British and Pakistani officials stepped up an eight-month investigation to prevent a “dry run” of a terrorist attack to blow up more than 10 U.S. airplanes flying between the U.S. and the United Kingdom arresting 24 suspects.
The terrorist suspects had been under surveillance since December and the plot could have been carried out “within days,” officials said.
U.S. officials publicly congratulated Britain for the arrest, but privately two officials suggested that electronic surveillance of terror suspects in Pakistan and Britain provided the initial clues to the plot. Several news organizations, including ABC, Fox and CNN, reported last night that a British undercover agent was able to penetrate the terrorist cell.
British authorities decided to take action and arrest as many people linked to the plot as possible Wednesday before they could carry out the planned “dry run” to determine whether they could smuggle the contraband onboard, said officials who spoke on the condition of anonymity.
British security officials “decided that no way were they going to allow those guys to get on the planes, because what if they were not doing a dry run?” said one federal security official.
As of yesterday, 24 suspects had been arrested and more were thought to be at large. Officials declined to specify a number, but suggested that a plot to blow up 10 planes would likely involve about 50 terrorists.
The scheme sought to cause maximum psychological damage by using TATP — the material thought to have been used in the July 2005 attacks on London’s mass transit — to explode the planes in flight and make the recovery of bodies difficult.
“The psychological impact of not knowing where your loved ones are is devastating,” the official said. “The goal was to curtail international commerce because people would be so scared to fly internationally.”
The introduction of TATP (triacetone triperoxide) to the aviation arena is a new development in the terrorist arsenal, the official said.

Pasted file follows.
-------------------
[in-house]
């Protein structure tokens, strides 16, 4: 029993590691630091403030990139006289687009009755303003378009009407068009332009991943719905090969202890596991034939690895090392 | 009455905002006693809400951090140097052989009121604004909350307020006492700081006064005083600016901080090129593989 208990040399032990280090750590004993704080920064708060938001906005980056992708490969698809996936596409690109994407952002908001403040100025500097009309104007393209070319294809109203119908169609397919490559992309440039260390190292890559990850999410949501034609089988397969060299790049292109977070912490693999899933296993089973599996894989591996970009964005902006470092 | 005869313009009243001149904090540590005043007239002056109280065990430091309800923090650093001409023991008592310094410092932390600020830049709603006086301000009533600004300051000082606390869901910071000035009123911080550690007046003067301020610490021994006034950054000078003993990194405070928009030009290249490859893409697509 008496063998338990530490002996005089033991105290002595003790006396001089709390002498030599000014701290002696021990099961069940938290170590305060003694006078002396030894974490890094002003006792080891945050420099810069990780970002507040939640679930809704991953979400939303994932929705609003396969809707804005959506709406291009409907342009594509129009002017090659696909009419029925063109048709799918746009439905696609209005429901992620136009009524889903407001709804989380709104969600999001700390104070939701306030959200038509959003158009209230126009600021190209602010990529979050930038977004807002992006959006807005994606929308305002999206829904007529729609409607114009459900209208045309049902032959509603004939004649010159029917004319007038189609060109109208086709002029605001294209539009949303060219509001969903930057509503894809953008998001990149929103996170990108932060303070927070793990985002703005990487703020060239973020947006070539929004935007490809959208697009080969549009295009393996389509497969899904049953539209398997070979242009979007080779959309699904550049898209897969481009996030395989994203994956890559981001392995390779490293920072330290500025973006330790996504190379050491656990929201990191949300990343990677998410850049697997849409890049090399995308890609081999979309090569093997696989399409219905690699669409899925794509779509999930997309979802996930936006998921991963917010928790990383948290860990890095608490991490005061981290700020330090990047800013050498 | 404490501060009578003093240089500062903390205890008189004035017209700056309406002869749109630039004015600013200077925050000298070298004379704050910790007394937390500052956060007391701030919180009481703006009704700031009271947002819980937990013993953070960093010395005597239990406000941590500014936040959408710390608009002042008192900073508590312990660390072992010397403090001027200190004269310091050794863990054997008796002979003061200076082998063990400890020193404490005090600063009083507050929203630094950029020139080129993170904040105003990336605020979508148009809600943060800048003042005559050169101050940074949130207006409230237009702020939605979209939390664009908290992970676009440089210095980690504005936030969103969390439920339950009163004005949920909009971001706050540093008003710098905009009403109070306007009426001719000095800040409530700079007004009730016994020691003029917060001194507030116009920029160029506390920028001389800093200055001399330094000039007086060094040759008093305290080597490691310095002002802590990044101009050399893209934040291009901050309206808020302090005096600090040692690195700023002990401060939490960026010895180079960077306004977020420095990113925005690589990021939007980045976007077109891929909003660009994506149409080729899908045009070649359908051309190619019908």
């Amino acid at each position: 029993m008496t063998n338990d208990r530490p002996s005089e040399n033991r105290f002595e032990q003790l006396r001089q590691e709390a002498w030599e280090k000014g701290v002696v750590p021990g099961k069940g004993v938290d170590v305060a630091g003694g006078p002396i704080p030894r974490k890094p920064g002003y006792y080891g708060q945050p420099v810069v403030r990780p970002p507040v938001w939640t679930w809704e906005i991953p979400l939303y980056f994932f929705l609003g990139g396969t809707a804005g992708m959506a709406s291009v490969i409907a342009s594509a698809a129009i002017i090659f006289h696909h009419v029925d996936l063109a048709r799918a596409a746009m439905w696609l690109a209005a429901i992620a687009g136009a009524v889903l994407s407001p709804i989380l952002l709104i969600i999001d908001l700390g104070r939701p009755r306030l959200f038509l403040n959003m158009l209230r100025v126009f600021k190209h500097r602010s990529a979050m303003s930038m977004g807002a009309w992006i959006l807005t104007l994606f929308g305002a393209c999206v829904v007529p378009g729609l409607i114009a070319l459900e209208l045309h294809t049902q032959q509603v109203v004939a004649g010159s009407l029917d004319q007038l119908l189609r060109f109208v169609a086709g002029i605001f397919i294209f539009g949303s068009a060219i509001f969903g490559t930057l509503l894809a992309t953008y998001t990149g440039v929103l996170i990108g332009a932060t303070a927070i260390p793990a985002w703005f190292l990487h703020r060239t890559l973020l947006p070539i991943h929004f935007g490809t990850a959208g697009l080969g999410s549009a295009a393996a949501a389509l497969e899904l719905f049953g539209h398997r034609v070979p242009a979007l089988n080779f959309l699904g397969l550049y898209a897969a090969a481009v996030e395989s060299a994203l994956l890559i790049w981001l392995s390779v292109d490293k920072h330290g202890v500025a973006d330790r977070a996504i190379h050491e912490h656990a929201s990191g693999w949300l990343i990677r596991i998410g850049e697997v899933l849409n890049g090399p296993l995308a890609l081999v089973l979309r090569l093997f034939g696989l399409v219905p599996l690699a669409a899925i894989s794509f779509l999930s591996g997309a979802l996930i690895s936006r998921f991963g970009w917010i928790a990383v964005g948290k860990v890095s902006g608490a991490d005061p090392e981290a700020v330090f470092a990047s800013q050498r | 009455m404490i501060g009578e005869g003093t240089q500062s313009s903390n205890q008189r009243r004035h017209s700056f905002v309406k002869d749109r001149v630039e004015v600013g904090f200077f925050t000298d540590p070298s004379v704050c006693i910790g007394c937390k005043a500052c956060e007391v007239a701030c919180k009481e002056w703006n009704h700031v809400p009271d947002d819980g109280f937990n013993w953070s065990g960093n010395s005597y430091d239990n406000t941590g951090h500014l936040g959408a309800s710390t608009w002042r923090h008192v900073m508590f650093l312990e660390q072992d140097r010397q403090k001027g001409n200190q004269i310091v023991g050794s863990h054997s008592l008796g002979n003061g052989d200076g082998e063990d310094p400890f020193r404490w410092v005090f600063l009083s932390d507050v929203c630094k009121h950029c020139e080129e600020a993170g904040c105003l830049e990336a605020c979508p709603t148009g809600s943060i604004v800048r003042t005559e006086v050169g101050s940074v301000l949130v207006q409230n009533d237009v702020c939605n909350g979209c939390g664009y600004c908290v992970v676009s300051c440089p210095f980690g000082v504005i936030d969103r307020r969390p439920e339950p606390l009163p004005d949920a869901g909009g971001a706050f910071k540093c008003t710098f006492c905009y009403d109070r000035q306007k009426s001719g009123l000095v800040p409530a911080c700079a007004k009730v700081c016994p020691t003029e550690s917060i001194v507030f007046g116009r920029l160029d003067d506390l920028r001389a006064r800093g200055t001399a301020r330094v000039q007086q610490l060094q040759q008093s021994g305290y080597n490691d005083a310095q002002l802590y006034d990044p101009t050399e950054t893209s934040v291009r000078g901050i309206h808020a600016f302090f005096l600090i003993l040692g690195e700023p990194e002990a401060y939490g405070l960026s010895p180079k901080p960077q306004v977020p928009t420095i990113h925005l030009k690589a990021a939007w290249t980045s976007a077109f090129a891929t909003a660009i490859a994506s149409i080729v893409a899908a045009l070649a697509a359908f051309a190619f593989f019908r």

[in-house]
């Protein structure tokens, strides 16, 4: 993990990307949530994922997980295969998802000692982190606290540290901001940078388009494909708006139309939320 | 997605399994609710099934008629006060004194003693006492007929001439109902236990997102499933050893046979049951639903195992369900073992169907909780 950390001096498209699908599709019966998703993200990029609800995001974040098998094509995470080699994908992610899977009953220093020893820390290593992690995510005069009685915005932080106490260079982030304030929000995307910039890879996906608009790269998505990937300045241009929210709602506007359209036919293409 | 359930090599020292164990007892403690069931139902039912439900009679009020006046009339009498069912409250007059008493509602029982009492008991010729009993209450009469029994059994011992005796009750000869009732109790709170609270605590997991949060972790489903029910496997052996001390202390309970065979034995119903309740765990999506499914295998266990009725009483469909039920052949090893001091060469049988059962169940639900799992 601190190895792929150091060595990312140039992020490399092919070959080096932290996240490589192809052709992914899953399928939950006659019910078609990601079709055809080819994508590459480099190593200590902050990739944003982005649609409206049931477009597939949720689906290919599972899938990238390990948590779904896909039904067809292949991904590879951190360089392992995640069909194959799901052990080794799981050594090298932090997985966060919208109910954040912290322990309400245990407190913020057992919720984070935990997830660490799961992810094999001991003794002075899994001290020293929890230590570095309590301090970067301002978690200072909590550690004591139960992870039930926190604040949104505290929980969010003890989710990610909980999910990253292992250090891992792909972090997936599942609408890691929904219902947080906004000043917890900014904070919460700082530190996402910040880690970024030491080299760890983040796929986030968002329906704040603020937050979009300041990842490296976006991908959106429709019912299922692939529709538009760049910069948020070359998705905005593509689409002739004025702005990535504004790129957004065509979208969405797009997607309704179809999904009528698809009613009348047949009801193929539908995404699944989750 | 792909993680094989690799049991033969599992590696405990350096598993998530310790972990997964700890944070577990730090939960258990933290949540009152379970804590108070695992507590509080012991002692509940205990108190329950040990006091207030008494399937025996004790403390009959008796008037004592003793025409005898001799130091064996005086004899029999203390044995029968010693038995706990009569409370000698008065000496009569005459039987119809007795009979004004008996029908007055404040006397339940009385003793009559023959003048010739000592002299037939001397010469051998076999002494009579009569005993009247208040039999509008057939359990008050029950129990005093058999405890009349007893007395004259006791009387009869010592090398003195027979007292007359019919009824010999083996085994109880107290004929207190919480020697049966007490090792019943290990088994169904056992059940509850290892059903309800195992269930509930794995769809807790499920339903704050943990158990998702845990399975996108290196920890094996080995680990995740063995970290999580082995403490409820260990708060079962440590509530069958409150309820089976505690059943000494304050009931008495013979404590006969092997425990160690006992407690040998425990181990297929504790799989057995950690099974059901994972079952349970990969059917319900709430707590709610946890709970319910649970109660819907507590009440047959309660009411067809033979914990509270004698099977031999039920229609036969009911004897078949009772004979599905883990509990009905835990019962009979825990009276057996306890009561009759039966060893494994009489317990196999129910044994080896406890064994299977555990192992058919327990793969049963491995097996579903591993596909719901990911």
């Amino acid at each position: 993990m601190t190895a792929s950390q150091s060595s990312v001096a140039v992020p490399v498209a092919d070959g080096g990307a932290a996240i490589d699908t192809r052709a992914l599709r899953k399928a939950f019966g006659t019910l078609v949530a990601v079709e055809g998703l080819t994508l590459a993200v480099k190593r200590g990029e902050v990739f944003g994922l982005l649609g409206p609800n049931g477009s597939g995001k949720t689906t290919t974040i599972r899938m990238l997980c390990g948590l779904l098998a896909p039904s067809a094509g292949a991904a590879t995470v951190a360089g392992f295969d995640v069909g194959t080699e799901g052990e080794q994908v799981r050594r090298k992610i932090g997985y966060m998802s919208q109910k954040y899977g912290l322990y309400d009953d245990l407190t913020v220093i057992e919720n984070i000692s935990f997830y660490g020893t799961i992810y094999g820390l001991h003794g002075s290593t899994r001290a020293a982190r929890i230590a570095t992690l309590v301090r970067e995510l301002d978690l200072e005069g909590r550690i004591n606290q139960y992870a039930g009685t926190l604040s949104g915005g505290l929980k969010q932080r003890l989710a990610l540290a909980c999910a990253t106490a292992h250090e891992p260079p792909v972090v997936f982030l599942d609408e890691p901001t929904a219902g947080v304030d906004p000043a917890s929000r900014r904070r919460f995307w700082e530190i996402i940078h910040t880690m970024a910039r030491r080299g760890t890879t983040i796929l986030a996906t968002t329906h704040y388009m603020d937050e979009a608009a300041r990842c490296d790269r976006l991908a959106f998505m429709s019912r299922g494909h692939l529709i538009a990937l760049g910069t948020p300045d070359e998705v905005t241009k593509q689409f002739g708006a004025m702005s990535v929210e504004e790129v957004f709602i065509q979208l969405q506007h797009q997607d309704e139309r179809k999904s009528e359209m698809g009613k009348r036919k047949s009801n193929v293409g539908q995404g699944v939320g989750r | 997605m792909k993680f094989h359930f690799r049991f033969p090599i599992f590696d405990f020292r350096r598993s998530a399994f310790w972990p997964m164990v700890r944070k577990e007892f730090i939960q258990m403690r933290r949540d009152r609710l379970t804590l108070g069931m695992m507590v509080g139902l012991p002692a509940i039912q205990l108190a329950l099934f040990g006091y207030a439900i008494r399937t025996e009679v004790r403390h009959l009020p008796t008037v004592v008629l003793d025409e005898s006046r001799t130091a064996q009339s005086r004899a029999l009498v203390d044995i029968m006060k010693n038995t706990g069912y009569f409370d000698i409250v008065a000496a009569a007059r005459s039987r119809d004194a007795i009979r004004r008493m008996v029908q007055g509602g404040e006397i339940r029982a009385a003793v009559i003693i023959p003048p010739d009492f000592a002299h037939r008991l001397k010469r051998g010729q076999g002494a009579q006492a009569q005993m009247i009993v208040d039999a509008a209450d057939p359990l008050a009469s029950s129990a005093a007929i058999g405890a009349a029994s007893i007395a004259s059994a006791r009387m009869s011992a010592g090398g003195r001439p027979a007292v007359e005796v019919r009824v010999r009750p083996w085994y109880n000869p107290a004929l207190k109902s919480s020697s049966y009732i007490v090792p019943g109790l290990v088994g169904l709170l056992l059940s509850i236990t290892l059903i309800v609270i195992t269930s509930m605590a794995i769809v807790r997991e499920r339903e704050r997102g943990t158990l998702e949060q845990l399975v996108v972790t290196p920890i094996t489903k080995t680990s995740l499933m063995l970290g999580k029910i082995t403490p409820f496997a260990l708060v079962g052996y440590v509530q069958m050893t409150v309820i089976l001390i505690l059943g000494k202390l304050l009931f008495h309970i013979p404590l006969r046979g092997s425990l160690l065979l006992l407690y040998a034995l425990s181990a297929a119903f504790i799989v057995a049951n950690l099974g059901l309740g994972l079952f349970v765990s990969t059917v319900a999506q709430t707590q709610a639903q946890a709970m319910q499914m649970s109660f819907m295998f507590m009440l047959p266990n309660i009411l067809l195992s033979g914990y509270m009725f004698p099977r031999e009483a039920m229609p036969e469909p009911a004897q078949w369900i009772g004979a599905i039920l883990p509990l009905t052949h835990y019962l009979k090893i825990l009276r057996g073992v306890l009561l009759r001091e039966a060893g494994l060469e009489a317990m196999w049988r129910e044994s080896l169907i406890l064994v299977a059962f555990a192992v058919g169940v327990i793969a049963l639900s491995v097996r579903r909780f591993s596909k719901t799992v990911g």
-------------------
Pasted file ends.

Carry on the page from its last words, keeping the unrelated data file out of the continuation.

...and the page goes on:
“It could cause catastrophic failure. Rest assured, these guys did their homework on where to place it,” the official said.
The scheme to blow up airplanes with liquid explosives and electronic detonators was international in scope, well planned with a significant number of operators and “suggestive of an al Qaeda plot,” Homeland Security Secretary Michael Chertoff said yesterday.
The London-based terrorists planned to use containers of sports drink with compartments full of liquid or gel explosives that were to be triggered by the flash of a camera, said officials familiar with details of the operation.
Officials said planning outlines resembled the al Qaeda plot developed in the Philippines in 1994 to blow up 11 U.S.-bound jetliners using hidden liquid explosives. That plot was hatched by Ramzi Yousef and Khalid Shaikh Mohammed, al Qaeda leaders now held in prison.
“Given the amount of planning and effort that was put into this plot, I think it would be a little bit risky to assume that everything is shut down and the threat has gone away,” Mr. Chertoff said during a press conference after the scheme had been disrupted with police raids that began Wednesday night in Britain and later in Pakistan.
“This was a very sophisticated plan and operation,” Mr. Chertoff said. “The conception, the large number of people involved, the sophisticated design of the devices that were being considered, and the sophisticated nature of the plan all suggests that this group that came together to conspire was very determined and very skilled and very capable.”
His deputy, Michael Jackson, said U.S. officials knew the arrests were imminent for several days, but waited for Britain to take the lead.
Unlike the September 11 attack, the latest scheme involved a mixture of both Pakistani-based Islamists and “homegrown” terrorists who had been recruited in Britain’s large Muslim community, the officials said. The September 11 plot involved mainly Saudis who were recruited to conduct suicide aircraft attacks after seizing control of the jets. That plan involved five terrorists per plane.
Officials confirmed that three of the terror plot ringleaders are Rashid Rauf, Mohammed al-Ghandra and Ahmed al Khan, whose identities were first disclosed by ABC News. The men had been traced to Pakistan, which has been a major base of operations for al Qaeda.
Officials said the Pakistani government is cooperating in the investigation, since several of the key planners linked to the plot received financial or logistical support from al Qaeda-linked terrorists in that country. Three Pakistanis were arrested in Islamabad and Lahore, the Associated Press reported from Islamabad, quoting Pakistani officials. Officials yesterday were reluctant to say the danger has passed.
“It would be premature to declare it a complete success,” the senior official said. “We’re still very concerned.”